University of Waikato alumna Katie de Lange celebrated the completion of her PhD at the University of Cambridge on Friday 21 July.
In 2012, Katie was awarded a Woolf Fisher Scholarship, worth around $100,000 a year for up to four years, to study her PhD at Cambridge University. The scholarship recognised her success as a Sir Edmund Hillary sports scholar and the quality of her Bachelor of Computing and Mathematical Sciences honours degree.
Following the completion of a three-month scholarship at Google, Katie jetted off to the UK to study bioinformatics, the study of understanding biological data at Cambridge’s Wellcome Trust Sanger Institute.
For the past four years, Katie has been looking into the genetic mutations that can lead to the development of Inflammatory Bowel Disease (IBD). IBD is a chronic, debilitating disorder of the gastrointestinal tract that affects about 0.5% of the population.
“Most people probably know at least one person affected by one of the two major forms of IBD, be it Crohn’s disease or ulcerative colitis,” says Katie. As part of her research, Katie and her team compared the genomes of 25,000 IBD patients and 35,000 healthy controls to identify regions of the genome associated with the development of IBD.
This research may help IBD patients, says Katie. “Looking at these regions of the genome, we were able to resolve the causal biological mechanism underlying some of the disease associations,” she says.
“We have proposed several potential biological targets that may be of use in developing novel therapeutics for the treatment of IBD.”
Having attended Cambridge, Katie says its prestigious image (the university is ranked fifth in the world) and illustrious alumni are no longer so daunting. “It’s a friendly and very enjoyable place to study,” she says. Though she admits she was more focused on the look of the campus than its status, “I hadn’t really thought far past how much the college looked like Hogwarts!”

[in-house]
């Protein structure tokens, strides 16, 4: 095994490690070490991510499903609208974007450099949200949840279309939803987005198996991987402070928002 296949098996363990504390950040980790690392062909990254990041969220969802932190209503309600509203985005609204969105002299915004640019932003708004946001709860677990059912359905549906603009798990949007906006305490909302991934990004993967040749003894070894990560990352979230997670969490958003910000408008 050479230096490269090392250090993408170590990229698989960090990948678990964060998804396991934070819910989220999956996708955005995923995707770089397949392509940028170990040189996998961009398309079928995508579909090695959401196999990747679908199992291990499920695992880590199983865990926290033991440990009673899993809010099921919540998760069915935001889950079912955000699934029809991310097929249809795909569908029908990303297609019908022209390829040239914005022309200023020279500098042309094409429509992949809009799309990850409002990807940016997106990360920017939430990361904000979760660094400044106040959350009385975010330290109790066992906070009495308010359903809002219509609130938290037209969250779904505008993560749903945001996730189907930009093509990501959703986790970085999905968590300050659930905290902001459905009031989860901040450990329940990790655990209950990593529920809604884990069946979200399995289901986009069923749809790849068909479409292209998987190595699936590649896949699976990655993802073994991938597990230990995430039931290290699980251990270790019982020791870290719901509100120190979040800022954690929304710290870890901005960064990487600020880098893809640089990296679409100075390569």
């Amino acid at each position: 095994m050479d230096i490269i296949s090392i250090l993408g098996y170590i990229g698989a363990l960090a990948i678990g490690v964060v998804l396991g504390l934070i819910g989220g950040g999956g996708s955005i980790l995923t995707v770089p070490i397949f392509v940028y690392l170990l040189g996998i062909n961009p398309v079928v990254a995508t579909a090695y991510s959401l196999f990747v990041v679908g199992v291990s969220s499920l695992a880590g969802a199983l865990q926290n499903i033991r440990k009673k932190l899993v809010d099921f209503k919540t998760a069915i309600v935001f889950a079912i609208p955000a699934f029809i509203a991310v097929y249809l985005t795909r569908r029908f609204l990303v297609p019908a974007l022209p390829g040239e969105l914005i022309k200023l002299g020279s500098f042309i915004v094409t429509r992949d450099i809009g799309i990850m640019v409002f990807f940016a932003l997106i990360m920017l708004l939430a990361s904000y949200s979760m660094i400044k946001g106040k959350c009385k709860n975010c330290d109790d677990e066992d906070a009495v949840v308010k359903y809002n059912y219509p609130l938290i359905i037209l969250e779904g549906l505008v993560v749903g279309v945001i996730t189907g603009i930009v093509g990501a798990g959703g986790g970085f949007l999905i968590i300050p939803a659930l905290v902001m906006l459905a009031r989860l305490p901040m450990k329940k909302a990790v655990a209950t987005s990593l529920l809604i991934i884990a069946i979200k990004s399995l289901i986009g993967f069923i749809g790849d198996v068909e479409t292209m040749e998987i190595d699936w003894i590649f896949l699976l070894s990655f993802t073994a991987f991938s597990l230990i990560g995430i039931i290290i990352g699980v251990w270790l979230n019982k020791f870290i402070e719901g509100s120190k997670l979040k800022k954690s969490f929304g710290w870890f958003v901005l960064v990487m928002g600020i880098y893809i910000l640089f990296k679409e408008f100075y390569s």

Like Hogwarts, Katie says her experience at Cambridge was nothing short of magical, especially in her first year. “I lived on campus right in the centre of the historic town. It was amazing walking the same corridors famous scientists did hundreds of years ago.” She says living on campus allowed her to make great friends from different backgrounds and disciplines.
Katie says she misses Waikato. “I miss the great campus and being able to grab sushi with my friends down by the lake.” She says she especially enjoyed the Sir Edmund Hillary Programme at Waikato and notes Wednesday training at the gym with UniRec personal trainer Vonita White as the highlight of her week. Katie recommends Waikato to anyone interested in computing and mathematical sciences. “I liked being in a setting where you could comfortably chat with your lecturer,” she says. “When I recently came back to Waikato to give a presentation on my PhD work, my old lecturers came along and we had great conversations.”
Katie is finishing off a side-project before she leaves Cambridge, then in September she will begin her one-year fellowship at Vertex Pharmaceuticals in Boston where she will further her understanding of converting computational genetics into real-world therapeutic benefits.